FIFA president Gianni Infantino said on Saturday that the upcoming World Cup will not be a “war,” as Russian authorities and Vladimir Putin are committed to ensuring safety amid fears of fan clashes.
“We are not going to war,” Infantino said. “You will see that we are going to have a football party and if anyone wants to cause trouble, they will have problems.”
“The Russians are very committed to this World Cup being a total success,” he told a news conference in Panama.
There are concerns violence could erupt between fanatical “ultras”, particularly Russian and English fans, who clashed at the 2016 European Championship tournament in France.
However, the FIFA chief – explaining he had been involved in the organization of four European Championships – confirmed organisers in Russia are pulling out all the stops to avoid such incidents.
“I have a little bit of experience in organising big events and I have to say that I have never seen the level of preparation – especially in security – that I am seeing in Russia anywhere else,” he said.
The tournament – which runs from June 14 to July 15 – is set to attract fans from all over the world, as spectators will not need a visa to attend.
Infantino on Friday confirmed video assistant referee technology (VAR) will make its debut at the World Cup in Russia this summer despite lingering opposition from within and outside football.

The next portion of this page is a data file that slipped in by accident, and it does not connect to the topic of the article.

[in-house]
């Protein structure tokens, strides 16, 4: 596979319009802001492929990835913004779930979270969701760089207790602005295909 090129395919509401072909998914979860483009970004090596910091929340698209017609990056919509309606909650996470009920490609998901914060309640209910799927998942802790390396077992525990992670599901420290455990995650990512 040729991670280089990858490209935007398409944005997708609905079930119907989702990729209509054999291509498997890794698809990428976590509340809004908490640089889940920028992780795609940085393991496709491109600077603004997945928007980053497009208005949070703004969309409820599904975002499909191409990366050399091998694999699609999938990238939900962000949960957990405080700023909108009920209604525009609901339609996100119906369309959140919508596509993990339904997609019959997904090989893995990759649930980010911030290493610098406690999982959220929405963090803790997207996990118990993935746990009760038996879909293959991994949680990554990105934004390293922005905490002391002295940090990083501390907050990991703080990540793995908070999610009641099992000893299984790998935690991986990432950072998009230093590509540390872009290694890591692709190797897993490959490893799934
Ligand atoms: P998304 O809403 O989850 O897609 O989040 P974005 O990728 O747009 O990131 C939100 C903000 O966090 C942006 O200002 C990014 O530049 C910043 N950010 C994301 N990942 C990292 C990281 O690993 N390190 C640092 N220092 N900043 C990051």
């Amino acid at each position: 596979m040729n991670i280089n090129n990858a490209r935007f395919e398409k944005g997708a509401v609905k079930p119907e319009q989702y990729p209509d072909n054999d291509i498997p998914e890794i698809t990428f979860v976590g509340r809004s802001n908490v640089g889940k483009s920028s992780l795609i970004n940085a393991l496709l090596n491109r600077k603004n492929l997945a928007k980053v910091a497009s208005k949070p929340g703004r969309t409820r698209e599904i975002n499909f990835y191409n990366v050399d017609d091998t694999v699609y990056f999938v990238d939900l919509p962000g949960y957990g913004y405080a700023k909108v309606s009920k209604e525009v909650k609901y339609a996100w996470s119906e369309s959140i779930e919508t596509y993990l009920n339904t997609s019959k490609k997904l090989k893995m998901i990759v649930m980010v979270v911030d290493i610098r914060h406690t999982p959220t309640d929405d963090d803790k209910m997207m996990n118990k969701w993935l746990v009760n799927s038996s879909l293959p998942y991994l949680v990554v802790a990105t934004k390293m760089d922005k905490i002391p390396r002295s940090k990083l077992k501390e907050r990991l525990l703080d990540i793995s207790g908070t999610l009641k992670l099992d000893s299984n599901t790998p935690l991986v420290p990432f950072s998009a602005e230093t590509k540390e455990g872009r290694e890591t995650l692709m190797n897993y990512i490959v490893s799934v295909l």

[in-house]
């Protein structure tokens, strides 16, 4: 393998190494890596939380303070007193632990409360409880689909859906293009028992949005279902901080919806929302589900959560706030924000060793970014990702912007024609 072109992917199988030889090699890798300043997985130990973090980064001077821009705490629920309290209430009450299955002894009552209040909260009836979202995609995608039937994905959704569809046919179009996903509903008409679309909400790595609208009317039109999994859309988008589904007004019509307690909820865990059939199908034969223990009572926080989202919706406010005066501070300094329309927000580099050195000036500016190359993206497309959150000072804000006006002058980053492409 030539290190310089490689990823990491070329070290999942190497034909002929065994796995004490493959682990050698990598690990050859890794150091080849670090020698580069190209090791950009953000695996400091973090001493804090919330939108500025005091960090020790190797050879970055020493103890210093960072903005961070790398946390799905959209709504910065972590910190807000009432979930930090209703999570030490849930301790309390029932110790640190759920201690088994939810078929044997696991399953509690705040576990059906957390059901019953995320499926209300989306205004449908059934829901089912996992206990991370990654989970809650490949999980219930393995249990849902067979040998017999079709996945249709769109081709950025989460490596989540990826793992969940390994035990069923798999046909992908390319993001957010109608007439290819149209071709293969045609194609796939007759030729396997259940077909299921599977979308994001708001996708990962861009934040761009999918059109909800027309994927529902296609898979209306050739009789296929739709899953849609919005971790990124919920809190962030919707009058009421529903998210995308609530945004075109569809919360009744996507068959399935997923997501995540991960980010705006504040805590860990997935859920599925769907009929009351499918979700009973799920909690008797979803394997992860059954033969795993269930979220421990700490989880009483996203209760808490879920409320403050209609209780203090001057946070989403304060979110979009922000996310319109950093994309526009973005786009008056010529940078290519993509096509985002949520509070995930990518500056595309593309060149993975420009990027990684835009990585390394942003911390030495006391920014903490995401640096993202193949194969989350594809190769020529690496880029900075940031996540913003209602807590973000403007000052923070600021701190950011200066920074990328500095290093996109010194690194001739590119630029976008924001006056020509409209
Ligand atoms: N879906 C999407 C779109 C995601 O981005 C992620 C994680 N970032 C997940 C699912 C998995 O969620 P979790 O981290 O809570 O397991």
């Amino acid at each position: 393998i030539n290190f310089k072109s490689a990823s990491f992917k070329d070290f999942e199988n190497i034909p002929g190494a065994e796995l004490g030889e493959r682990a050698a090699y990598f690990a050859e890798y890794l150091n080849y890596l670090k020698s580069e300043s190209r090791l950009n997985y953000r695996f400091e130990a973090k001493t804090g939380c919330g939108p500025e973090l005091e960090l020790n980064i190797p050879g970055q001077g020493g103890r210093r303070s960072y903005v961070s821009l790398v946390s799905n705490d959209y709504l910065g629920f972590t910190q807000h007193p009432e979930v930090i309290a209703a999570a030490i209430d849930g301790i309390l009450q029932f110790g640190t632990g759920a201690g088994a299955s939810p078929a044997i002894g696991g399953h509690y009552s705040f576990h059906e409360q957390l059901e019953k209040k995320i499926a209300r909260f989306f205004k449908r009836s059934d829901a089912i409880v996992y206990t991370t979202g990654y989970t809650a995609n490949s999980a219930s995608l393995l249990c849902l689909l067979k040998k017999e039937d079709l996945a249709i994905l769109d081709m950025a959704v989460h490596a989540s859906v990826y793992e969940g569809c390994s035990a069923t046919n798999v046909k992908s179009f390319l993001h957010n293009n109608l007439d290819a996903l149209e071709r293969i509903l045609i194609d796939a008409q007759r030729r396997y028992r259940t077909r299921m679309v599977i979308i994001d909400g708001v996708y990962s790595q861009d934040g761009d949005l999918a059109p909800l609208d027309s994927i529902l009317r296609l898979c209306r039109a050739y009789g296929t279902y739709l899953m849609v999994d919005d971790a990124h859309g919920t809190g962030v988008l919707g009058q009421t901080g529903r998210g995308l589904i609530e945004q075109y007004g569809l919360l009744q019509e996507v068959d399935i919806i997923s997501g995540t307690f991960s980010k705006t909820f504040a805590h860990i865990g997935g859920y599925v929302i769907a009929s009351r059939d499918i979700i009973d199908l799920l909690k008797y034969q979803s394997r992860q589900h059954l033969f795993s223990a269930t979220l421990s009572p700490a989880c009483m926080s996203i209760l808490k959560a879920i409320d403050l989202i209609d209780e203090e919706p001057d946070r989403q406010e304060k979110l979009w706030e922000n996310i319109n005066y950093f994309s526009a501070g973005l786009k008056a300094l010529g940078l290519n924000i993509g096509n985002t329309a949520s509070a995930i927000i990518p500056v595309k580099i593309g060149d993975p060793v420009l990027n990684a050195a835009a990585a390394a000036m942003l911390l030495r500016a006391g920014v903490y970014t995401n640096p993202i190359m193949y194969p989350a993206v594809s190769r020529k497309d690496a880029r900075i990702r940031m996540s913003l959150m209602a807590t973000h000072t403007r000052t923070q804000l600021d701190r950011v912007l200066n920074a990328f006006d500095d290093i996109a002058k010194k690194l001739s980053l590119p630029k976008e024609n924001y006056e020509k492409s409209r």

“We are going to have in 2018, for the first time, a World Cup with VAR,” said Infantino after a meeting of the FIFA Council which, as expected, rubber-stamped the go-ahead given by the rule-making International Football Association Board (IFAB) in Zurich two weeks ago.
“This has been approved and we are really very happy with this decision.”
Iraq ban lifted
The World Cup, which takes place from June 14-July 15, will see VAR used to judge whether or not a goal has been scored, analyse whether a penalty should be awarded, decide on red cards and rectify if a player has been mistakenly sanctioned.
Meanwhile, FIFA said it was lifting the three-decade ban on Iraq hosting international football with the cities of Arbil, Basra and Karbala given the go-ahead to stage official matches.
“We are allowing international matches to be staged in the cities of Arbil, Basra and Karbala,” Infantino said.
However, FIFA added that they cannot “yet” agree to a request from the Iraqi authorities to organise matches in the capital of Baghdad.
Iraq has not played full internationals on home turf since its 1990 invasion of Kuwait.
The ban, covering all but domestic matches, stayed in place after the US-led invasion of 2003 toppled dictator Saddam Hussein.
It was briefly lifted in 2012, but a power outage during an Iraq-Jordan match in the Iraqi Kurdish capital Arbil led FIFA to promptly reinstate it.
The FIFA Council also decided that Peru will host the 2019 Under-17 World Cup with Poland staging the Under-20 tournament.